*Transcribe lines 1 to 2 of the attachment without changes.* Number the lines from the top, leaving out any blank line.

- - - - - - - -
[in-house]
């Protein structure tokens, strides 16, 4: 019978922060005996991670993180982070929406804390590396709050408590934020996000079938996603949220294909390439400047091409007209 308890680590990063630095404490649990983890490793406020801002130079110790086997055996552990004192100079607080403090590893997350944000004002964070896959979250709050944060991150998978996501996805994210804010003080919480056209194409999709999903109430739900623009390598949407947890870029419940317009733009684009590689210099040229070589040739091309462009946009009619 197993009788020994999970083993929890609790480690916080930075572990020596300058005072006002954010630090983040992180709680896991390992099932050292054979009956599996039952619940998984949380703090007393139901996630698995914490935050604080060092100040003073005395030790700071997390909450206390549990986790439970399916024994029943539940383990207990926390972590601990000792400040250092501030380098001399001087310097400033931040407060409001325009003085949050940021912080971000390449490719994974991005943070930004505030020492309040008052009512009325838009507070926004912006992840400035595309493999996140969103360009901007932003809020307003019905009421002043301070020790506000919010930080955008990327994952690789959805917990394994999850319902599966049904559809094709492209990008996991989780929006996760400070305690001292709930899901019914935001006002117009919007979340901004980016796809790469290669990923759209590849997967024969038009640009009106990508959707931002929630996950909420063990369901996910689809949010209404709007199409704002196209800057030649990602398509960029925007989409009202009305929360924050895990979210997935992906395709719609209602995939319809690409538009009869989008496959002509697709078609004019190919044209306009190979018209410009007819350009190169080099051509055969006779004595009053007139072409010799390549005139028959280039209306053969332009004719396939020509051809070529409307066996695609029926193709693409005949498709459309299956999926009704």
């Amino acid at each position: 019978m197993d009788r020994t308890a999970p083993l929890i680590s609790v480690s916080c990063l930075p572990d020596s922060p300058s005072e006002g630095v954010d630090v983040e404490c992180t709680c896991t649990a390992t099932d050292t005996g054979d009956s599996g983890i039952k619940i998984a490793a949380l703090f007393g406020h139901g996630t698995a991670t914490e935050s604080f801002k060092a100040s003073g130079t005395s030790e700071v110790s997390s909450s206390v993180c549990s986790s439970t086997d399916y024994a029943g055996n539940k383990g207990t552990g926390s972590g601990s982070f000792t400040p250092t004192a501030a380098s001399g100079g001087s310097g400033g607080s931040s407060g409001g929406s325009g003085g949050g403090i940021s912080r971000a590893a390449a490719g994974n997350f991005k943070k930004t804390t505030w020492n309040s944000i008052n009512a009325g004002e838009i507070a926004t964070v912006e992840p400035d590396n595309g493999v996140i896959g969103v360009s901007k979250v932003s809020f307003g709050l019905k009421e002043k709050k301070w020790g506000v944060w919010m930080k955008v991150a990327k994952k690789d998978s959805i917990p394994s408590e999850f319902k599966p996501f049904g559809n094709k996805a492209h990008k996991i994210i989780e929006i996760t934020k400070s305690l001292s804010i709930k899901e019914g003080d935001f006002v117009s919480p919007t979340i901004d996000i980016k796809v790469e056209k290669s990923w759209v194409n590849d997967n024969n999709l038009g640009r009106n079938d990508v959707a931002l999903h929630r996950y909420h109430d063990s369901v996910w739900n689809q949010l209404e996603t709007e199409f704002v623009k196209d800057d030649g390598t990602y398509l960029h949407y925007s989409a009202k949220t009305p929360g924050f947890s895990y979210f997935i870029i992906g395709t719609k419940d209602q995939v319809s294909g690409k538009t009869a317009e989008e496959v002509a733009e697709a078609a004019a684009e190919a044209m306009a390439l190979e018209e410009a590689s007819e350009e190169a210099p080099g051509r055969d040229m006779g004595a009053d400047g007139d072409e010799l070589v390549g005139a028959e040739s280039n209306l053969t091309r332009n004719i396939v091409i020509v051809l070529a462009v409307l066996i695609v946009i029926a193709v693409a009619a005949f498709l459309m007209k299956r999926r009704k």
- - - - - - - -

[in-house]
């Protein structure tokens, strides 16, 4: 019978922060005996991670993180982070929406804390590396709050408590934020996000079938996603949220294909390439400047091409007209 308890680590990063630095404490649990983890490793406020801002130079110790086997055996552990004192100079607080403090590893997350944000004002964070896959979250709050944060991150998978996501996805994210804010003080919480056209194409999709999903109430739900623009390598949407947890870029419940317009733009684009590689210099040229070589040739091309462009946009009619 197993009788020994999970083993929890609790480690916080930075572990020596300058005072006002954010630090983040992180709680896991390992099932050292054979009956599996039952619940998984949380703090007393139901996630698995914490935050604080060092100040003073005395030790700071997390909450206390549990986790439970399916024994029943539940383990207990926390972590601990000792400040250092501030380098001399001087310097400033931040407060409001325009003085949050940021912080971000390449490719994974991005943070930004505030020492309040008052009512009325838009507070926004912006992840400035595309493999996140969103360009901007932003809020307003019905009421002043301070020790506000919010930080955008990327994952690789959805917990394994999850319902599966049904559809094709492209990008996991989780929006996760400070305690001292709930899901019914935001006002117009919007979340901004980016796809790469290669990923759209590849997967024969038009640009009106990508959707931002929630996950909420063990369901996910689809949010209404709007199409704002196209800057030649990602398509960029925007989409009202009305929360924050895990979210997935992906395709719609209602995939319809690409538009009869989008496959002509697709078609004019190919044209306009190979018209410009007819350009190169080099051509055969006779004595009053007139072409010799390549005139028959280039209306053969332009004719396939020509051809070529409307066996695609029926193709693409005949498709459309299956999926009704």